We can take any of the data shared in the YouTube video and estimate the revenue. For example, the Player’s Handbook has 1.56M sales on BookScan. With a price of $49.95, it has $78M in BookScan sales. WotC might earn $31M (40%) of that total. And if we assume BookScan is a quarter of all sales, then we divide that number by .25 to find the total revenue for the PH could be $125M. A truly impressive number, especially if we may be low in our estimates.
Edit: It occurs to me that some references may give these numbers context. The above estimate that D&D’s revenue for all of 5E is $510-693M or $28-38M annually… compare that to the following. TSR was sold to WotC in 1997 for about $25M. 2 years later, all of WotC was sold to Hasbro for around $496M. WotC purchased D&D Beyond in April 2022 for $146.3M.
Estimating D&D’s revenue is hard. As sales shift to some amount of direct sales and an increasing amount of digital sales, it will become increasingly difficult to estimate sales. I wanted to at least attempt it now, when we have this source of data and before it gets even harder to approximate.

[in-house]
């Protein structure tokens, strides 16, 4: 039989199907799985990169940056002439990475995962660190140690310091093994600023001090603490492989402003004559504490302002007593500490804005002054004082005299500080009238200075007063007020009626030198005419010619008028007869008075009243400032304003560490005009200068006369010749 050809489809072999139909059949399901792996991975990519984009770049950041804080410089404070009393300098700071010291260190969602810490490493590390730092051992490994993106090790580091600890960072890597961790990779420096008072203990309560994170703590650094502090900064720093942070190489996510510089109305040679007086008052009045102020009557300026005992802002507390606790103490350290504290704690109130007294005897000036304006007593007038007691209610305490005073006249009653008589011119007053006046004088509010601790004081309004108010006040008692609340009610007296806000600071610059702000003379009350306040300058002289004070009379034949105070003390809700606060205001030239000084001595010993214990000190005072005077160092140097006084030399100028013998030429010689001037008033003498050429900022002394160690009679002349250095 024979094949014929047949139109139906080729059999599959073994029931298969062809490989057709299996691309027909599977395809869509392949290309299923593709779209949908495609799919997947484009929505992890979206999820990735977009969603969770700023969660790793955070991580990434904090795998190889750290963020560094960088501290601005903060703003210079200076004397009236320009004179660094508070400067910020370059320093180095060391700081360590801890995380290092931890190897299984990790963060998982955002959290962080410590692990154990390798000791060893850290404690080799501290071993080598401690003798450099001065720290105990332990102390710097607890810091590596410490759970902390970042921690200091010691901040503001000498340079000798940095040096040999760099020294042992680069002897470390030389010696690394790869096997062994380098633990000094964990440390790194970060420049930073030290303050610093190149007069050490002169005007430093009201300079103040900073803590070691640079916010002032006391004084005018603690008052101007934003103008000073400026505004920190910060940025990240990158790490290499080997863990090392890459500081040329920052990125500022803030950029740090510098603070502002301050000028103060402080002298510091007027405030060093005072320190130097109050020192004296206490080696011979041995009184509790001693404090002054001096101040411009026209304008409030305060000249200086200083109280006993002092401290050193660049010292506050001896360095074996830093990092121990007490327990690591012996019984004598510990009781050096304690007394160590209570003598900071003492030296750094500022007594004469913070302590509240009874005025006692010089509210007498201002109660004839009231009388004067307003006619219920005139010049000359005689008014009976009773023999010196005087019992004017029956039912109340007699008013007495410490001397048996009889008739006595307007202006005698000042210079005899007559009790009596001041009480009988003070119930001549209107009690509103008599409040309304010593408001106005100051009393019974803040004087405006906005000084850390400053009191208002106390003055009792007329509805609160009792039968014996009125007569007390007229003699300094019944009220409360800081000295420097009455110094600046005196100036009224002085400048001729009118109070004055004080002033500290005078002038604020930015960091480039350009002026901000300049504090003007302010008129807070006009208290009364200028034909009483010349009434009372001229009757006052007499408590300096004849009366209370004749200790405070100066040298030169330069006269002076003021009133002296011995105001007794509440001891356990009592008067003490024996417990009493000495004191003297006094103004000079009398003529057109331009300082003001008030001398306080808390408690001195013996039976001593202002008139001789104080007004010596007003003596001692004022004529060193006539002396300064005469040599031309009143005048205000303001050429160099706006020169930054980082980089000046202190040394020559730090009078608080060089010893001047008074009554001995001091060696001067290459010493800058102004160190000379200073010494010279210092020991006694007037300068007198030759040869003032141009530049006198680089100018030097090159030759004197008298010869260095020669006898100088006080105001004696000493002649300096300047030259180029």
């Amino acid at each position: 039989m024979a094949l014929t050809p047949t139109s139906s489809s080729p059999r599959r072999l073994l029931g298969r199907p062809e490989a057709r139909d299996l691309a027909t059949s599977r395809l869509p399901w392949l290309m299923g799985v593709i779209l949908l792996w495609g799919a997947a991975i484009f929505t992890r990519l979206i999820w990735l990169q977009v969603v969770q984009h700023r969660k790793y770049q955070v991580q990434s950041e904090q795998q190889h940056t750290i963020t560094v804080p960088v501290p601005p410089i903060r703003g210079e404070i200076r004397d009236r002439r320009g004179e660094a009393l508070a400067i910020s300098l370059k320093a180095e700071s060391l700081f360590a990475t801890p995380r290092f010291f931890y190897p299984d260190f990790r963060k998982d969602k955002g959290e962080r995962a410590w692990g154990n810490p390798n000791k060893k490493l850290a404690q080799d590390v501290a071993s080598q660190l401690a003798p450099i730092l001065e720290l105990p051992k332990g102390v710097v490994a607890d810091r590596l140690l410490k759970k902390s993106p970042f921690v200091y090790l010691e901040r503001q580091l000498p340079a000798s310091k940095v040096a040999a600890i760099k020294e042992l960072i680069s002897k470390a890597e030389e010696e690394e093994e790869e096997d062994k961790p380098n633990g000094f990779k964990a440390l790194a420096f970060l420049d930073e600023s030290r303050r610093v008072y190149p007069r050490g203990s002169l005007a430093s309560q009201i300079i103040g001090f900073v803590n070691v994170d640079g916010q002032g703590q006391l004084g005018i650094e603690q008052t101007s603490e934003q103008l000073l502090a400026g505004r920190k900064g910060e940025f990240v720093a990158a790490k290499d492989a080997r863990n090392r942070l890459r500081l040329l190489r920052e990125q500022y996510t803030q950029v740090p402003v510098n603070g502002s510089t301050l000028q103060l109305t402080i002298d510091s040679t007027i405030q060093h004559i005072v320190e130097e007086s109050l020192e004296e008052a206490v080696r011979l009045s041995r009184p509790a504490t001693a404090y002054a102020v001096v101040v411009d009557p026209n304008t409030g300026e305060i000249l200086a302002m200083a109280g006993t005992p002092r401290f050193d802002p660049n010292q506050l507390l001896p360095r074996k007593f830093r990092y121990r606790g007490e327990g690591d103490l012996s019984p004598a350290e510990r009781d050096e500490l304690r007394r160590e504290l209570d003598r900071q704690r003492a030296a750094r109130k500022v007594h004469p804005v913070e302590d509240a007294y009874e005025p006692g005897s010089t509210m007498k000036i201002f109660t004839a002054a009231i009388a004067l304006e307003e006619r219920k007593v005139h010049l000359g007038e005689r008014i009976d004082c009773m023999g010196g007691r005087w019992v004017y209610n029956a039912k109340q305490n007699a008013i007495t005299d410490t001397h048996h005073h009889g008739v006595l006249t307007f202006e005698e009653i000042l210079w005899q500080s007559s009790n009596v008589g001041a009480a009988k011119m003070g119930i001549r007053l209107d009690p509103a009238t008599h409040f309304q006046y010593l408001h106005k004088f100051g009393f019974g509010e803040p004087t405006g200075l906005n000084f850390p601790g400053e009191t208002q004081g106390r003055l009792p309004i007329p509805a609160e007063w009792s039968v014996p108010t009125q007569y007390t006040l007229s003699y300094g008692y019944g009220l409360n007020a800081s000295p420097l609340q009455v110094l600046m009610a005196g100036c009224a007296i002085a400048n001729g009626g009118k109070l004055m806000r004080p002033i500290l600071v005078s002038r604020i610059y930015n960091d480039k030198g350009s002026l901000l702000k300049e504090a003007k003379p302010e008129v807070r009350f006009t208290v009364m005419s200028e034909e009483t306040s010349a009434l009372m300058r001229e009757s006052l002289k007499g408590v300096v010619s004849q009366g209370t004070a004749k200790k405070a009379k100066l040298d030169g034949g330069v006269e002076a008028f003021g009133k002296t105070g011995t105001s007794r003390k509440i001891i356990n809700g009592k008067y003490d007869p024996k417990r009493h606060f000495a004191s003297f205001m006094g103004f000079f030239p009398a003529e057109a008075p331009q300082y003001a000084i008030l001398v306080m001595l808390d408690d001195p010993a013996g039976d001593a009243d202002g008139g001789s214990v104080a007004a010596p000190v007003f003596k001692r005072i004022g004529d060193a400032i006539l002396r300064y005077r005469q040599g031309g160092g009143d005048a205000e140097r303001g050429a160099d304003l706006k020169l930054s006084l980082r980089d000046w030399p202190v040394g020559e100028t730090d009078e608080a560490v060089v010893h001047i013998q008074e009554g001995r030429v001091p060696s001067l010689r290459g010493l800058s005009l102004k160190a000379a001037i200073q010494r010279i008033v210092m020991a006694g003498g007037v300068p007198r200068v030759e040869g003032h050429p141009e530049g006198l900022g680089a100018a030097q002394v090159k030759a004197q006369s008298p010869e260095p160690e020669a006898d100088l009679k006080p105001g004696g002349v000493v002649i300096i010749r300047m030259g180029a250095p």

Even with the uncertainty, all of the BookScan data and estimates show D&D operating at levels never seen in the history of RPGs. And yet, for all of 5E’s growth, it is a good question whether WotC is content enough with these numbers to celebrate D&D’s success and allow it to continue to be the kind of RPG it always has been. For all of D&D’s success, the RPG continues much to be like other RPGs.
There have been several moments in D&D’s history when the basic concept of how D&D is published and sold came very close to a major change. And more than a few times when the company was sold or nearly sold. If D&D’s book sales are slowing, this could cause Wizards to look elsewhere for fabulous growth. Often, D&D has done best when it had the lowest corporate expectations. Conversely, D&D has often suffered when it was the focus of corporate goals. For all of this success, the future of 5E and D&D itself remains uncertain.